It abstracts from the implementation of a condition variable c ++

Taking the pseudocode below, if we avoid access to the condition / mutex variable from outside the Task Scheduler, which means that we can pass a predicate that is reading external indicators that are not protected by the waiting mutex. You are adding an empty lock scope before notifying that it is sufficient to synchronize everything correctly (that is, without missing notifications).

TaskScheduler class {

destruction of the vacuum (timeout, pred) {
signalDestroy ();
_wait (timeout, pred);

cancel notify () {
std :: lock_guard block (waitMutex);
waitCV.notify_all ();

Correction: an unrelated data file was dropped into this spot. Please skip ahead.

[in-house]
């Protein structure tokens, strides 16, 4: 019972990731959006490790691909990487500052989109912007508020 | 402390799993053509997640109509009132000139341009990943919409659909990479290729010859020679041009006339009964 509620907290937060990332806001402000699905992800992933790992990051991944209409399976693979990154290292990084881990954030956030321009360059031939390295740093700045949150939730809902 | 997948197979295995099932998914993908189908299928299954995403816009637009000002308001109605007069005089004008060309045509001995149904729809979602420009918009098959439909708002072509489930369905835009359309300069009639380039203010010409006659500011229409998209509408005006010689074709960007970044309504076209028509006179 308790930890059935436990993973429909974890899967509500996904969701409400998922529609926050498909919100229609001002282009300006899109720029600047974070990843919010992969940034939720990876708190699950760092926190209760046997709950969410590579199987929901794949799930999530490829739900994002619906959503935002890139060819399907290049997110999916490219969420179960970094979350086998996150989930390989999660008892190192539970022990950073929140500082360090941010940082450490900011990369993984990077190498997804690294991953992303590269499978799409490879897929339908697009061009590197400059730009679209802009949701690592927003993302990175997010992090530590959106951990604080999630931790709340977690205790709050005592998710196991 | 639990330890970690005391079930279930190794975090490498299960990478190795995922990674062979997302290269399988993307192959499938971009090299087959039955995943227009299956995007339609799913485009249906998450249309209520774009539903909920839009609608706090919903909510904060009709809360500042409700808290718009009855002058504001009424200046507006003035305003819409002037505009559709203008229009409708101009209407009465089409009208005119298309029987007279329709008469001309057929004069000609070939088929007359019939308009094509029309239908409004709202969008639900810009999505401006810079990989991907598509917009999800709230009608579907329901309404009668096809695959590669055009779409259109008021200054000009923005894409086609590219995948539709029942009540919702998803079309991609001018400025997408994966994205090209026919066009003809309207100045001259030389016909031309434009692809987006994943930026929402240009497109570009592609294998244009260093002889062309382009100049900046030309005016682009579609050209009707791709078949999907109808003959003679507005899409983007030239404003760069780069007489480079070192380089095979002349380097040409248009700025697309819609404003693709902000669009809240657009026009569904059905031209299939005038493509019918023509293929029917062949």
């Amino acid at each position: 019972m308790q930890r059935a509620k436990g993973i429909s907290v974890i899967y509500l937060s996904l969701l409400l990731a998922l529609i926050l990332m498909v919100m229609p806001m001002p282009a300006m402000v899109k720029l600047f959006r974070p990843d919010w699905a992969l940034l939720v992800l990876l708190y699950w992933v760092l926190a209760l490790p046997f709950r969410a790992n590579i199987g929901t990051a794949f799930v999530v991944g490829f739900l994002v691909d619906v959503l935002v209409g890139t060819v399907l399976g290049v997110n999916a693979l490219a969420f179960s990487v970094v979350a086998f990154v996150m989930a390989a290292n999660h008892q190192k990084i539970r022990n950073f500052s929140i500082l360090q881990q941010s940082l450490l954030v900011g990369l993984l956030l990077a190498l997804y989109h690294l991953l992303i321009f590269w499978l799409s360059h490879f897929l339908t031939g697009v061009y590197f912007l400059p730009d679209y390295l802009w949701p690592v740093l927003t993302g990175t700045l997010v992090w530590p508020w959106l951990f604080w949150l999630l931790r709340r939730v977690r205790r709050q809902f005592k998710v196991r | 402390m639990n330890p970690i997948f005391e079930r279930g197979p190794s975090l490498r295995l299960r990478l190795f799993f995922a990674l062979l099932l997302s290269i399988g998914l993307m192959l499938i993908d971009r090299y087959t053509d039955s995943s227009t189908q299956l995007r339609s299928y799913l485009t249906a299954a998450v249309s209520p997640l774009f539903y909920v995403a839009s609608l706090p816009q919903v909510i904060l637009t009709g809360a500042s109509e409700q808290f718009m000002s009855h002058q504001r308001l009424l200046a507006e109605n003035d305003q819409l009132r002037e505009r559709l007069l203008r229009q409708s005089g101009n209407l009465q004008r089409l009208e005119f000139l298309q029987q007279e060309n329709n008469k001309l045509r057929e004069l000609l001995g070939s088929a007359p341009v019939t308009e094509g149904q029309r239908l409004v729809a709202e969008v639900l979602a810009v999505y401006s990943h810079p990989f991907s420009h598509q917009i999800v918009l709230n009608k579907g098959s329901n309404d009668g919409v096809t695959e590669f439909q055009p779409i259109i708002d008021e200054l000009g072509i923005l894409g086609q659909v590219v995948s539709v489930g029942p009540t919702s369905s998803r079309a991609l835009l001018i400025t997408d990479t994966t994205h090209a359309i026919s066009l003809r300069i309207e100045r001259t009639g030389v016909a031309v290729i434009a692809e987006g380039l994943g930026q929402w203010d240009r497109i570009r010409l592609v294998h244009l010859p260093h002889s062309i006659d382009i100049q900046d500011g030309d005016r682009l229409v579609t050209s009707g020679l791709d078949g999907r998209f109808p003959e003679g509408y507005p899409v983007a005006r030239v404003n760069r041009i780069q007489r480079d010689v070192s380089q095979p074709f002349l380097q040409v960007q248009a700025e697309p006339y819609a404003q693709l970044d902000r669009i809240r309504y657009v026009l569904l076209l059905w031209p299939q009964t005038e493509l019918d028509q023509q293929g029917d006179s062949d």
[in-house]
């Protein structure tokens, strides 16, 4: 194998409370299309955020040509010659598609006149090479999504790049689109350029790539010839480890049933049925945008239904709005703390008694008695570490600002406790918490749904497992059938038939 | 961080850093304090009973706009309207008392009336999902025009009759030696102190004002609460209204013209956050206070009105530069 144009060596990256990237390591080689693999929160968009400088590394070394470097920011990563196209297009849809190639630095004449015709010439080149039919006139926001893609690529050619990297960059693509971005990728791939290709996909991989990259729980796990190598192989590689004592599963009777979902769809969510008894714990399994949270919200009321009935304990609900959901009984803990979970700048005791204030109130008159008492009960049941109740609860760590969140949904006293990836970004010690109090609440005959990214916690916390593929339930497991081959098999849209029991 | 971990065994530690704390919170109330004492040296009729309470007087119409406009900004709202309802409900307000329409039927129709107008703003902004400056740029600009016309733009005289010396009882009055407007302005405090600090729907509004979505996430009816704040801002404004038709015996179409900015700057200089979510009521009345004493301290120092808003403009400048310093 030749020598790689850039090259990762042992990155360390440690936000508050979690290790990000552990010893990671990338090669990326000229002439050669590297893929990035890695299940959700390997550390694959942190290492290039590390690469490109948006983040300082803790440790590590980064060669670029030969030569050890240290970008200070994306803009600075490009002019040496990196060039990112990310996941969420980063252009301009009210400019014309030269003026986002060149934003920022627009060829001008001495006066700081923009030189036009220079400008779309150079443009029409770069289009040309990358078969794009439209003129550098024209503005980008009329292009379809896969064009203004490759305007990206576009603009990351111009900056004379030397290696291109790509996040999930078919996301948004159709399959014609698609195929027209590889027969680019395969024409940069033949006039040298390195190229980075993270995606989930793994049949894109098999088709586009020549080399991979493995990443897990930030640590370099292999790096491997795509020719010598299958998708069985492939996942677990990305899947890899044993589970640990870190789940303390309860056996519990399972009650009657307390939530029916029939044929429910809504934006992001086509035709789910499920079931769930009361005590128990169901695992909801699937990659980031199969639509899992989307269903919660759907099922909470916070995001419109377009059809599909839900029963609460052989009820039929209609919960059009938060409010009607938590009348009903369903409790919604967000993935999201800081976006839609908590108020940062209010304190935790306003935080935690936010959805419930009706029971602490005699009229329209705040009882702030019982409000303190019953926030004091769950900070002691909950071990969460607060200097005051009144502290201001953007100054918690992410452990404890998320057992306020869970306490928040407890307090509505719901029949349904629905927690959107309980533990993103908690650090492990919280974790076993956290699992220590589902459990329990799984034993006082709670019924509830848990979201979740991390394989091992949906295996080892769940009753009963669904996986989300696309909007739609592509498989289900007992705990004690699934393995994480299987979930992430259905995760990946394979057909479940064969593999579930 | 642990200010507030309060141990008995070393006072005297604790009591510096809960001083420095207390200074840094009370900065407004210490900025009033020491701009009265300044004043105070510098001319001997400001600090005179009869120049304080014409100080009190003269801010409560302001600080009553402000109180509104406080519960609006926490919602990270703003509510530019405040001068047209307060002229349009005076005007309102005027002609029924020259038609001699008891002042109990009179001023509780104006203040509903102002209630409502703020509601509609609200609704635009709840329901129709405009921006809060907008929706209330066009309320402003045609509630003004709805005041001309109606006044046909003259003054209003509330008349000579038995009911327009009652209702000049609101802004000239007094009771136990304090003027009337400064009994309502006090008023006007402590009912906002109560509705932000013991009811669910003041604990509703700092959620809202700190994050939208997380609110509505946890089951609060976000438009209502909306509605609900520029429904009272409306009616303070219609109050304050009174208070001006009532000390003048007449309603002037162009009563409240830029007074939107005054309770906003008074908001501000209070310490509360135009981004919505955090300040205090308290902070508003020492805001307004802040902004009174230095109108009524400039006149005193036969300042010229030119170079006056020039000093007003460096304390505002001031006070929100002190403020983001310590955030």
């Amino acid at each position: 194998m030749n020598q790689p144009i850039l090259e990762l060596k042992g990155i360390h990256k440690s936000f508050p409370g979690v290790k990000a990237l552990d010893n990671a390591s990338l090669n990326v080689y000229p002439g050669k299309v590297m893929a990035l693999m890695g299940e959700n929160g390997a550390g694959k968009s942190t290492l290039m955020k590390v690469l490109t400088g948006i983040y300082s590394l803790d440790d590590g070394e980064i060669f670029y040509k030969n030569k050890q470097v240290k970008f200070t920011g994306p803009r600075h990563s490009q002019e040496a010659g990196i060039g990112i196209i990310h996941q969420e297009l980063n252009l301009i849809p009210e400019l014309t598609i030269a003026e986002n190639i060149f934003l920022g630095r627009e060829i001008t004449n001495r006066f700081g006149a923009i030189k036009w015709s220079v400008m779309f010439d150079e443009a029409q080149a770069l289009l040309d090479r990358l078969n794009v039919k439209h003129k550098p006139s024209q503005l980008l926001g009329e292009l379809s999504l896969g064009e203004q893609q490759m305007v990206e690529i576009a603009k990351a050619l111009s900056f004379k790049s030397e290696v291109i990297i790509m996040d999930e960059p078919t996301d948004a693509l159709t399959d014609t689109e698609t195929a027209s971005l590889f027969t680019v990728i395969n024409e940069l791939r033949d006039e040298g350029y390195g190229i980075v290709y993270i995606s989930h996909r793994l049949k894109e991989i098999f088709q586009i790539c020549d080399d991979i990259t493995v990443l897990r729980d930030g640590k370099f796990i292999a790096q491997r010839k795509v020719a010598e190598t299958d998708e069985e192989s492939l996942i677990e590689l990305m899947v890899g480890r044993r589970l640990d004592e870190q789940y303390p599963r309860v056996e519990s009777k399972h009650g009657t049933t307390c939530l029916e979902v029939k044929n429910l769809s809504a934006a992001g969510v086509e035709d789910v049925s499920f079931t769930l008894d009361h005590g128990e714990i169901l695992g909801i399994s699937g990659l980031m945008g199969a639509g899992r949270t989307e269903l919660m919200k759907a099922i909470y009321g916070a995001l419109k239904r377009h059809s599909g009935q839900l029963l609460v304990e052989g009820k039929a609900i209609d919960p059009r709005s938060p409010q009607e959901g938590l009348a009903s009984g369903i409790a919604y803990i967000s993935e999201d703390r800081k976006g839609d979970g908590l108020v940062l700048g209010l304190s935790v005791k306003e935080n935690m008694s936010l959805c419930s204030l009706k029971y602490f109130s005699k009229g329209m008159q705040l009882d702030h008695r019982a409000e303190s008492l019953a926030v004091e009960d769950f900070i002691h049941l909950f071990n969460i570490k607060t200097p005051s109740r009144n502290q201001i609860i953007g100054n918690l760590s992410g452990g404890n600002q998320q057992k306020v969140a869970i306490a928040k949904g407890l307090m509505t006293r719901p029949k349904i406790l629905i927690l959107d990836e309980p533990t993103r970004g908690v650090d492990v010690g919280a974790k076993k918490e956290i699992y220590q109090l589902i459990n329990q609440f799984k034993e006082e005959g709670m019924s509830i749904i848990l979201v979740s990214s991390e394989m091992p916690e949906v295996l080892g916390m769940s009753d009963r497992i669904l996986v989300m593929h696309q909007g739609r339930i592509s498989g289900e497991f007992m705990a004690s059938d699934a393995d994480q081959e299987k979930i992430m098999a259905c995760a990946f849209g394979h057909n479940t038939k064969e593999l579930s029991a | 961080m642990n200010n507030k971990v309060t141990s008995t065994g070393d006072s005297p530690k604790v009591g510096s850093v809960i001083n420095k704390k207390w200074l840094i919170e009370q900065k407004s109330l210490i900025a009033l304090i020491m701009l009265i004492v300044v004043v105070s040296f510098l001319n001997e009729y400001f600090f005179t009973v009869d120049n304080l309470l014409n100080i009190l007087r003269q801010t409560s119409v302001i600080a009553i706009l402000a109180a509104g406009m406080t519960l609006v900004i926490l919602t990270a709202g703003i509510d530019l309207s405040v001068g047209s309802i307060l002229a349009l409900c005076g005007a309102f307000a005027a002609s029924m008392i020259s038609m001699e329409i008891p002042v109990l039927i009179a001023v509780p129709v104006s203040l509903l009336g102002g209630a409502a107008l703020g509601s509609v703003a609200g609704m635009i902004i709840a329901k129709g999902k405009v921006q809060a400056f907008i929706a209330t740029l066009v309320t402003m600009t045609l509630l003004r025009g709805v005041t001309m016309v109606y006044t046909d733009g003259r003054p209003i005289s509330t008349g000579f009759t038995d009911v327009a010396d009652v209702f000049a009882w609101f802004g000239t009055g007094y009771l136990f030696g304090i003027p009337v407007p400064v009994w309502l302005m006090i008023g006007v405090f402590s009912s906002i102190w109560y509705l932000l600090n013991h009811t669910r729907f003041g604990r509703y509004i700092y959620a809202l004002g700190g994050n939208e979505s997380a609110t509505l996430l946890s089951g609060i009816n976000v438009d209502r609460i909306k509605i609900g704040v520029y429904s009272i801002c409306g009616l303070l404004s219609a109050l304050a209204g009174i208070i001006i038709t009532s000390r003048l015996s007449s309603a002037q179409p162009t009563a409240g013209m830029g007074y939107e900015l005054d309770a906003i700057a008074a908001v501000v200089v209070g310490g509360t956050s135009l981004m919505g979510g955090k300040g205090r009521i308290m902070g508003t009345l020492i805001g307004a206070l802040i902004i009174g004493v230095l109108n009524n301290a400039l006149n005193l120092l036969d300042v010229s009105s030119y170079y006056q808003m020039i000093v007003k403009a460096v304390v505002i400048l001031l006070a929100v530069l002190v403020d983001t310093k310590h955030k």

std :: mutex waitMutex;
std :: condition_variable waitCV;

void _wait (timeout, pred) {
std :: unique_lock block (waitMutex);
waitCV.wait_until (block,
time is over,
                          []() {return (internal state checks) || pred ();});
// the internal state modifications are made with blocked waitMutex but it is not the case for pred.

std :: atomic someFlag {false};
void thread1 () {
TaskScheduler :: destroy (INFINITY, [&]() {return someFlag;});
// take the case signalDestroy () does not really work, the only way to wait to abort is with someFlag = true;

void thread2 () {
// this is called while thread 1 is waiting to destroy
someFlag = true;
TaskScheduler :: notify ();